Referring now to FIG. 7b, belt 8 is moving around two fixed rollers 18 and 18 a, the path of the belt 8 being defined by the position of these fixed rollers. Rollers 14, 14 a are fixed in their position and rollers 15 a to 15 c are movable as indicated by the arrows. All of the movable rollers 15 a to I 5 c may, for example, be rotatable about of their respective corresponding axles 13 a to 13 c. To open and close the belts, the movable rollers 15 a to 15 c may be rotated about the corresponding axles 13 a to 13 c, which increases or decreases the gap between the belts 8 and 7. According to this configuration it is possible to open the outer belt 7 along its entire length upon the signal of a control unit which controls opening and closing of the belt. If the movable rollers 15 a to 15 c are moved simultaneously away from belt 8, the gap between the pair of belts 7, 8 increases along the entire length of belt 7. However, it is also possible to open the belts only at one or each end thereof, as shown in more detail in FIG. 7c. Again, the path of the inner belt 8 is defined by the position of the two fixed rollers 18 and 18 a, whereas the path of the outer belt 7 is defined by two fixed rollers 14 and 14 a and a plurality of movable rollers 15 a to 15 d which, in this case, are movable in the vertical direction via controllable springs 21. Each of the movable rollers 15 a to 15 d can be controlled separately in order to displace the movable rollers 15 a to 15 d in different amounts. In the example of FIG. 7c, the movable rollers 15 a and 15 d are displaced with respect to the movable rollers 15 c and 15 b in order to produce a gap at the beginning and at the end of the belts. Thus, the high folio side 5 of a book entering the gap between the pair of belts 7, 8 can easily be clamped between the belts by simply moving the displaceable roller 15 a in the direction of the inner belt 8 and thus closing the belt when both belts have speeded up to signature speed.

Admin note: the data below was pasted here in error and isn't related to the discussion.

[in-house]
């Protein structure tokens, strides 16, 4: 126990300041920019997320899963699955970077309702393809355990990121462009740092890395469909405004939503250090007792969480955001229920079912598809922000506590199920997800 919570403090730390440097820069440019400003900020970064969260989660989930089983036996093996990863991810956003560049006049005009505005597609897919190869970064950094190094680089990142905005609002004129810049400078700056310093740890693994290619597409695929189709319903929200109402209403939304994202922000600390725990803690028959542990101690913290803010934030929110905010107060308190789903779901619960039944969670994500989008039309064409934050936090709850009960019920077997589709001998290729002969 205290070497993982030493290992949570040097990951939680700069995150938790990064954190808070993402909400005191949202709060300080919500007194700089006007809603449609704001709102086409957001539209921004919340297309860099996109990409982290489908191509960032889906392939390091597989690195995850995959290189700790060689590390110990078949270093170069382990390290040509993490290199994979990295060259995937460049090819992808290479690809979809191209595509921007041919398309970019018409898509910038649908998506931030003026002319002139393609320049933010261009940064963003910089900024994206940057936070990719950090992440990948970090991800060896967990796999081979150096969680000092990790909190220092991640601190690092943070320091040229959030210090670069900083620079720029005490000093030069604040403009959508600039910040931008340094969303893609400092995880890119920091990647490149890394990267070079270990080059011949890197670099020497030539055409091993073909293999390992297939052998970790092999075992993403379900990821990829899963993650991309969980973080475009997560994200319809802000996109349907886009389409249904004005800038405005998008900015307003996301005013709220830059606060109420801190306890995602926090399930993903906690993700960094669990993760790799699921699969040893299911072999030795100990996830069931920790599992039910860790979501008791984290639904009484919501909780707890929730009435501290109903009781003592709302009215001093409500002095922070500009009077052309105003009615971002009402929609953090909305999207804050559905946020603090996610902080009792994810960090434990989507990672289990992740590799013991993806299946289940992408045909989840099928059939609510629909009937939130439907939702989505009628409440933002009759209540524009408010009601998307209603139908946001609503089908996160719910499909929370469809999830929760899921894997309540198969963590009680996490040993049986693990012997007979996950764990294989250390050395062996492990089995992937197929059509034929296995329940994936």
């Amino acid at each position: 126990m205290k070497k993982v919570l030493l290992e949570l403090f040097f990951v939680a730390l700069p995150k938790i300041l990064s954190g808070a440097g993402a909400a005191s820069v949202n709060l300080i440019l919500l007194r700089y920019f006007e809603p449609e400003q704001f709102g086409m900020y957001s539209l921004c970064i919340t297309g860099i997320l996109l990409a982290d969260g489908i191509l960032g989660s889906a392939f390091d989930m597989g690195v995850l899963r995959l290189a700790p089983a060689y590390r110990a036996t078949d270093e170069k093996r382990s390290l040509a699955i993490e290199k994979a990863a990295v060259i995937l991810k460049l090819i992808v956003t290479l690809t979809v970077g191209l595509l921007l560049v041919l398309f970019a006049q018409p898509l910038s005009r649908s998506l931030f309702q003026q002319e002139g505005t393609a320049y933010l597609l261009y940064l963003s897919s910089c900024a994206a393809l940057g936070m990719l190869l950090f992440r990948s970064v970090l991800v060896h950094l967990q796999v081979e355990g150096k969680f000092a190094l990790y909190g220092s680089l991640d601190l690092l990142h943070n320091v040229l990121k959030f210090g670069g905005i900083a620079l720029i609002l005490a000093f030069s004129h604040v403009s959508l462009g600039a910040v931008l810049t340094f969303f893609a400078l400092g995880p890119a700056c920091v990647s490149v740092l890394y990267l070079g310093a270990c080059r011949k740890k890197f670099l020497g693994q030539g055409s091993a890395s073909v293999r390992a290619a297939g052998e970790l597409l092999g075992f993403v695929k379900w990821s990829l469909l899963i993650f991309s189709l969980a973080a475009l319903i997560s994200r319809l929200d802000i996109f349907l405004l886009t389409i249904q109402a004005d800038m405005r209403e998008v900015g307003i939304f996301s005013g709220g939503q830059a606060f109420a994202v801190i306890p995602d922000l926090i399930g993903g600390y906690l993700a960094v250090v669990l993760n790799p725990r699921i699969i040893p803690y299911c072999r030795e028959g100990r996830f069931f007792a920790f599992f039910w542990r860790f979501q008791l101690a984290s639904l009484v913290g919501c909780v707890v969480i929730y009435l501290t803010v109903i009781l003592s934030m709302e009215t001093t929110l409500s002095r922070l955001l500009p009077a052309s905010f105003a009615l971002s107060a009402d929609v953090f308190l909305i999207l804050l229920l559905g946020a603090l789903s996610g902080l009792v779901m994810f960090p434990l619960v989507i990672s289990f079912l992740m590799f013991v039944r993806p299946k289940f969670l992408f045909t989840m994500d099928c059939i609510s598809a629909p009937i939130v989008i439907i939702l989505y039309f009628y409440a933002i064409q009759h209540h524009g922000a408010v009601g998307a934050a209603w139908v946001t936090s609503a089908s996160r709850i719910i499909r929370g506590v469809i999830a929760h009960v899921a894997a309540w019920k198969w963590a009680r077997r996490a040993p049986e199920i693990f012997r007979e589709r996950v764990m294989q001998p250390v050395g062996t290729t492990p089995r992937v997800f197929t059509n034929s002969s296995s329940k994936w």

Although in FIG. 7 the rollers 14, 14 a and 18, 18 a are described as being fixed, these rollers may also be movable, if desired. Additionally, the movable rollers 15 can be of any number, which means that the number of movable rollers 15 is not limited to three or four, as described by way of example in FIGS. 7b and 7 c.
It will of course be understood that the present invention has been described above purely by way of example, and that modifications of detail can be made within the scope of the invention.
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|US20040113347 *||Nov 25, 2003||Jun 17, 2004||Muller Martini Holding Ag||Apparatus for producing a bound print item|
|US20050167902 *||Feb 2, 2005||Aug 4, 2005||Muller Martini Holding Ag||Device for manufacturing thread-stitched book blocks which comprise folded printed sheets|
|US20110036685 *||Aug 13, 2010||Feb 17, 2011||Mueller Martini Holding Ag||Method and device for transfer of signatures|
|US20120219385 *||Aug 30, 2012||Mueller Martini Holding Ag||Thread stitching machine|
|EP1424211A1 *||Nov 29, 2002||Jun 2, 2004||Müller Martini Holding AG||Device for the production of bound printed products|
|U.S. Classification||270/52.26, 271/175, 198/644, 270/14|
|International Classification||B65H29/12, B42C19/08, B65H5/32|
|Cooperative Classification||B65H2301/4479, B65H2301/4474, B65H29/12, B42C19/08, B65H5/32|
|European Classification||B65H5/32, B42C19/08, B65H29/12|
|Jun 8, 2001||AS||Assignment|
Owner name: HEIDELBERGER DRUCKMASCHINEN AG, GERMANY
Free format text: ASSIGNMENT OF ASSIGNORS INTEREST;ASSIGNOR:CRACKNELL, JOHN;REEL/FRAME:011904/0176
Effective date: 19991129
|Jan 30, 2005||FPAY||Fee payment|
Year of fee payment: 4
|Feb 16, 2009||REMI||Maintenance fee reminder mailed|
|Aug 7, 2009||LAPS||Lapse for failure to pay maintenance fees|
|Sep 29, 2009||FP||Expired due to failure to pay maintenance fee|
Effective date: 20090807